I’m just going through stuff that’s really — I think the thought is — there’s nothing magical about those words. It’s not me talking about a fantasy life that I’m living. It’s just…here it is! I think that can be really powerful without needing to add all these frills to it. There is a time for frills, but I think with this record I was just going through stuff that I wasn’t afraid to blatantly say what it was. For this version of the record, I also had to open up certain phrases and spaces for me to happen. As I get deeper into music, I’m trying to hold onto why I did this in the first place, which is mainly because I like writing and I like singing. I also feel that in the past, I’ve been so worried about the words that I didn’t allow music to happen. I’m really trying to be more aware as I go forward of just letting go of trying to make a point of every single song that I make.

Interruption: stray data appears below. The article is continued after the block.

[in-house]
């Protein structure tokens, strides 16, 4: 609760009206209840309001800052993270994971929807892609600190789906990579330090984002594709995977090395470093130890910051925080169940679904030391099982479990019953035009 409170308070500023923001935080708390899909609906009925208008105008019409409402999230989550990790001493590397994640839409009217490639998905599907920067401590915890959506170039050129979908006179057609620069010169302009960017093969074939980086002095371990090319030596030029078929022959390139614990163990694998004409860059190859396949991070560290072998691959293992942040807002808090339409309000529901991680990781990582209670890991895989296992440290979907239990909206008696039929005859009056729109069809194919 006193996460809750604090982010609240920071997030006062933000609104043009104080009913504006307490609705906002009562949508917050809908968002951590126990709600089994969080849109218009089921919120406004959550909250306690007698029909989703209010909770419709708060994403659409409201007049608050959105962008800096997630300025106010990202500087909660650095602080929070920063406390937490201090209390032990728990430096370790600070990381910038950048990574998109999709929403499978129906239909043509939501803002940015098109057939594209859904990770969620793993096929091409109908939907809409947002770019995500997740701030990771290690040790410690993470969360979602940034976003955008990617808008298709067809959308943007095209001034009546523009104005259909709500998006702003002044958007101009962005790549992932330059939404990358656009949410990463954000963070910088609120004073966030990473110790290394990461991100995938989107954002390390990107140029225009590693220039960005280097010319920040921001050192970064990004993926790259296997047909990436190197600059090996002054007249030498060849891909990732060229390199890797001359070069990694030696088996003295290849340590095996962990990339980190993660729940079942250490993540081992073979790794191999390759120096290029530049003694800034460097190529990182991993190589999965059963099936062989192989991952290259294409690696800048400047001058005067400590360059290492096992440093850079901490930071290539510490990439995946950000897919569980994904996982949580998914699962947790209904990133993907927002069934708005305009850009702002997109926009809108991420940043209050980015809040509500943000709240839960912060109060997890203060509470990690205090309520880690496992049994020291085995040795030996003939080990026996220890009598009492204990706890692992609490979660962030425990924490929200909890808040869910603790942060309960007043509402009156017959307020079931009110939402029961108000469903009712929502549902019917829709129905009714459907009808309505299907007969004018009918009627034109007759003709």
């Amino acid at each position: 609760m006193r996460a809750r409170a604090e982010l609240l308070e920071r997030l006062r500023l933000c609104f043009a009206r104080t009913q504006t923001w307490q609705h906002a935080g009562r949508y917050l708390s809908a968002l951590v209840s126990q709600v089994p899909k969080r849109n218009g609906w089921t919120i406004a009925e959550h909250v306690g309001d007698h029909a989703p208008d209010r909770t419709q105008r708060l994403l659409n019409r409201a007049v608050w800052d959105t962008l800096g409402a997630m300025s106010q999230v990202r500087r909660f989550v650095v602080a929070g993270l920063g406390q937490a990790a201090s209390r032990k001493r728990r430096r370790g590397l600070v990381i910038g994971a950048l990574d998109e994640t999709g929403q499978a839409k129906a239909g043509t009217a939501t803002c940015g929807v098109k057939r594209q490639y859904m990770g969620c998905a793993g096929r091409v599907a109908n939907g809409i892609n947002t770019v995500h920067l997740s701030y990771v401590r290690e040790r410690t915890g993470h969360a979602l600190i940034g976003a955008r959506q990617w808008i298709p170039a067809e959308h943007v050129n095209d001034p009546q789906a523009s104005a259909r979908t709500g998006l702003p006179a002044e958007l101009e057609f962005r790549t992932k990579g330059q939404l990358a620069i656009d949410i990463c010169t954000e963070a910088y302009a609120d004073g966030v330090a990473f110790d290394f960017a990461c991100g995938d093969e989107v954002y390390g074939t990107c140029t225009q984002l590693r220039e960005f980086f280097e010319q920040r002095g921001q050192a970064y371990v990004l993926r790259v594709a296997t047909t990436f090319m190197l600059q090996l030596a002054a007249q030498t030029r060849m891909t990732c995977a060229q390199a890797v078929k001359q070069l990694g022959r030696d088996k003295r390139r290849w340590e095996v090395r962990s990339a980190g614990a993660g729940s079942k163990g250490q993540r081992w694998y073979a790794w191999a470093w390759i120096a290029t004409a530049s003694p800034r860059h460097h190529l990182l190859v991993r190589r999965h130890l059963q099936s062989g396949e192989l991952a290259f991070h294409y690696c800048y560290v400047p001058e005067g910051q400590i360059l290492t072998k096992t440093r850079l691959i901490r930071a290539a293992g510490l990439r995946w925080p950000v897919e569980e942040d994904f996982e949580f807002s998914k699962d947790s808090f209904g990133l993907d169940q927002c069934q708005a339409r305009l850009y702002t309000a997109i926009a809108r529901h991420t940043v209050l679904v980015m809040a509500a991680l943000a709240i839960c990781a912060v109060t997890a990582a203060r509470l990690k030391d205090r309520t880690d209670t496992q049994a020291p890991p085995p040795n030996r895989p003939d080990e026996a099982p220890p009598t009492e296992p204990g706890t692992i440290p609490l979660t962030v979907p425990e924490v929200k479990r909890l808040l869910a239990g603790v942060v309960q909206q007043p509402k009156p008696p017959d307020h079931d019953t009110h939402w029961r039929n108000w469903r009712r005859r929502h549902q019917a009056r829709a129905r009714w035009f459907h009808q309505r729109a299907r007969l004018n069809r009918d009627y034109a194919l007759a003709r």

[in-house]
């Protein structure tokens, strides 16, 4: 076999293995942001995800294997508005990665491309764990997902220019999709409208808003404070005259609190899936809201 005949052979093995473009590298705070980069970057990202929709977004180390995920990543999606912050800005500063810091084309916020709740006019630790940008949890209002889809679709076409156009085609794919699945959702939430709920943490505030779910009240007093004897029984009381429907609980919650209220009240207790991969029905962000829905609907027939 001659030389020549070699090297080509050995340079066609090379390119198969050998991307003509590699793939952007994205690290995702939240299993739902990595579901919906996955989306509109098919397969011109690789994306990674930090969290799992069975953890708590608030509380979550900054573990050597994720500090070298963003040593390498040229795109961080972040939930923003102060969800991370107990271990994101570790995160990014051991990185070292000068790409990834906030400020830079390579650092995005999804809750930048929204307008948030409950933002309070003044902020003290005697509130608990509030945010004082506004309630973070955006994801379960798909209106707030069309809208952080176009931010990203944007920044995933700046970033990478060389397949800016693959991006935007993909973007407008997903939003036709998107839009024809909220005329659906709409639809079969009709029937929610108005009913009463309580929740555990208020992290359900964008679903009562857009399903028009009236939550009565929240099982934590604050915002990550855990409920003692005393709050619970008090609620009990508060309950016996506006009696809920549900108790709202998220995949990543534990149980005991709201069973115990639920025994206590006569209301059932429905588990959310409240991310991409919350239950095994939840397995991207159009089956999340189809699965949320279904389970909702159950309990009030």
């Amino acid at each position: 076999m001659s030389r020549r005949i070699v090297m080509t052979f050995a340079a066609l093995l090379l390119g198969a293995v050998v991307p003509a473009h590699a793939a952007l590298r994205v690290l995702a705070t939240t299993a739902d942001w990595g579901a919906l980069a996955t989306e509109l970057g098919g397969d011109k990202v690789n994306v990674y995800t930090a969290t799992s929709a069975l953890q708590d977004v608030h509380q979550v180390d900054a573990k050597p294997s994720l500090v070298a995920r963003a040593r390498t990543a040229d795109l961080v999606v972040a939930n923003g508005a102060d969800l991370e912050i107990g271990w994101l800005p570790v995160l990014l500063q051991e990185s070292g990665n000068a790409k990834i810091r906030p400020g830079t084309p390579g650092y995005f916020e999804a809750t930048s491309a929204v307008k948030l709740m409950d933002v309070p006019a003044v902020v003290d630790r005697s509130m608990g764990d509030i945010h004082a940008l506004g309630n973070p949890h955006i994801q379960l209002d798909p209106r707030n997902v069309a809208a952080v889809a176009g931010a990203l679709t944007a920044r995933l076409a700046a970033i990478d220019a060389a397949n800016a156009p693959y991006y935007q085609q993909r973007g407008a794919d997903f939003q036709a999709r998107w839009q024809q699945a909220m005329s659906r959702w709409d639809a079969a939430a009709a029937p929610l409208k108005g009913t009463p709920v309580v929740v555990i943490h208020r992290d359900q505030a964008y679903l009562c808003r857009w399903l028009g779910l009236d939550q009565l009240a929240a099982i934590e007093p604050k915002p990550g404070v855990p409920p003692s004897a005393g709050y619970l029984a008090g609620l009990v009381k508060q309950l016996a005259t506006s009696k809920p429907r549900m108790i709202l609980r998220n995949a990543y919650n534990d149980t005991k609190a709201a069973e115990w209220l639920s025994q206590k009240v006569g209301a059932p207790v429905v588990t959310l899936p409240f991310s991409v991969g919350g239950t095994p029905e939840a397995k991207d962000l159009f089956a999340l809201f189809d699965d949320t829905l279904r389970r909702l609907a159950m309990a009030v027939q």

I think you find a very happy marriage between words and sound, as sound can definitely enhance the message.

I’m hoping to release a version later in life of the solo versions of the songs. I’ve played a lot of these live already, so when I perform them, I sing certain parts differently or I slow things down and let things linger a little bit to create that space. I think just listening to my earlier work I can tell that it’s everything that a song is, but where’s the actual music? The music is jogging along with the words. It’s hard for me to listen to stuff from the past, but I guess that’s why we make new stuff and we can apply different goals and ideas to other things.

That’s the advantage of writing sad music. It’s always kind of relevant.

Angel Olsen